Aims: Increased blood pressure (BP) and decreased heart rate (HR) are signs of stabilization in patients admitted for acute HF. Changes in BP and HR during admission and their correlation with outcomes were assessed in hospitalized patients with heart failure (HF) with reduced ejection fraction (HFrEF). Methods: A novel modified reverse shock index (mRSI), defined as the ratio between changes in systolic BP and HR during admission, was devised, and its prognostic value in the early outcomes of acute HF was assessed using the Korean Acute HF registry. Results: Among 2697 patients with HFrEF (mean age 65.8 ± 14.9 years, 60.6% males), patients with mRSI ≥1.25 at discharge were significantly younger and were more likely to have de novo HF. An mRSI ≥1.25 was associated with a significantly lower incidence of 60-day and 180-day all-cause mortality [hazard ratio (HR) 0.49, 95% confidence interval (CI) 0.31–0.77; HR 0.62, 95% CI 0.45–0.85, respectively], compared with 1 ≤ mRSI < 1.25 (all P < 0.001). Conversely, an mRSI <0.75 was associated with a significantly higher incidence of 60-day and 180-day all-cause mortality (adjusted HR 2.08, 95% CI 1.19–3.62; HR 2.24, 95% CI 1.53–3.27; all P < 0.001). The benefit associated with mRSI ≥1.25 was consistent in sub-group analyses. The correlation of mRSI and outcomes were also consistent regardless of admission SBP, presence of atrial fibrillation, or use of beta blockers at discharge. Conclusions: In patients hospitalized for HFrEF, the mRSI was a significant predictor of early outcomes. The mRSI could be used as a tool to assess patient status and guide physicians in treating patients with HFrEF.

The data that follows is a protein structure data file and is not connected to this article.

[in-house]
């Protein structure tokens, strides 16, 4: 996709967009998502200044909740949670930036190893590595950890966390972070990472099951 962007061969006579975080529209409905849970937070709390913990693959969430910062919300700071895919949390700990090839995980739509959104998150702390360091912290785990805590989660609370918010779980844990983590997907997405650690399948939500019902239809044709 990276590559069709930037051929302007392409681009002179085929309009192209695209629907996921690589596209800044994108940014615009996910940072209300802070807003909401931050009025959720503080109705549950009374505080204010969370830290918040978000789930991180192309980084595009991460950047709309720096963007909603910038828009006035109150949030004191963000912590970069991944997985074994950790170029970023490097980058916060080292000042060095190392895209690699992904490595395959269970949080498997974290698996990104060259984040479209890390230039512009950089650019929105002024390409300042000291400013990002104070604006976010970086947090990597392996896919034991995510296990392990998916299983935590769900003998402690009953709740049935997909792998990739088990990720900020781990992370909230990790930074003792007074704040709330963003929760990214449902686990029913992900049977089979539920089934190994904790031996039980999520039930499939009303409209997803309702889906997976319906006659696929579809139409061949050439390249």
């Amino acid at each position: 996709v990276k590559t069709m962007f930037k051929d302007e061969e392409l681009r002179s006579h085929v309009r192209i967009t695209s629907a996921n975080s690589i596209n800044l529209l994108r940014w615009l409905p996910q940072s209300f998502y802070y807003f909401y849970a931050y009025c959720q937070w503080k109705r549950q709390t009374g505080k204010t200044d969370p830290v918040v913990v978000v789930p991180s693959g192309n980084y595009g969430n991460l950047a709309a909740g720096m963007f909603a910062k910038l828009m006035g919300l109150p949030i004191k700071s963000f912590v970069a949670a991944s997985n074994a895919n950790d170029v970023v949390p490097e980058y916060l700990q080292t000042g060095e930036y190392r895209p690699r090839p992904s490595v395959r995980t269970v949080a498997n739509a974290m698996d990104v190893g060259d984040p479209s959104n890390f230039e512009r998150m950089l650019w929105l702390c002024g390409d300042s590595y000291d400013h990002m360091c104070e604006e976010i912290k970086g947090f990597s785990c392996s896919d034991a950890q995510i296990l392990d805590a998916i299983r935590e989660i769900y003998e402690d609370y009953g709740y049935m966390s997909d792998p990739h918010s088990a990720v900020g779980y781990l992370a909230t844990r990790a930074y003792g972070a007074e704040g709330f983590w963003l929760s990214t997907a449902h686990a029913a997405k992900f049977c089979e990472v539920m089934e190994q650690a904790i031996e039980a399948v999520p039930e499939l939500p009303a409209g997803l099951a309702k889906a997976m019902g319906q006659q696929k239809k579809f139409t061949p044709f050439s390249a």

|Number of pages||9|
|Journal||ESC Heart Failure|
|Publication status||Published - 2022 Oct|
Bibliographical noteFunding Information:
This work was supported by grants from the research of Korea Centers for Disease Control and Prevention (2010‐E63003‐00, 2011‐E63002‐00, 2012‐E63005‐00, 2013‐E63003‐00, 2013‐E63003‐01, 2013‐E63003‐02, and 2016‐ER6303‐00).
© 2022 The Authors. ESC Heart Failure published by John Wiley & Sons Ltd on behalf of European Society of Cardiology.
All Science Journal Classification (ASJC) codes
- Cardiology and Cardiovascular Medicine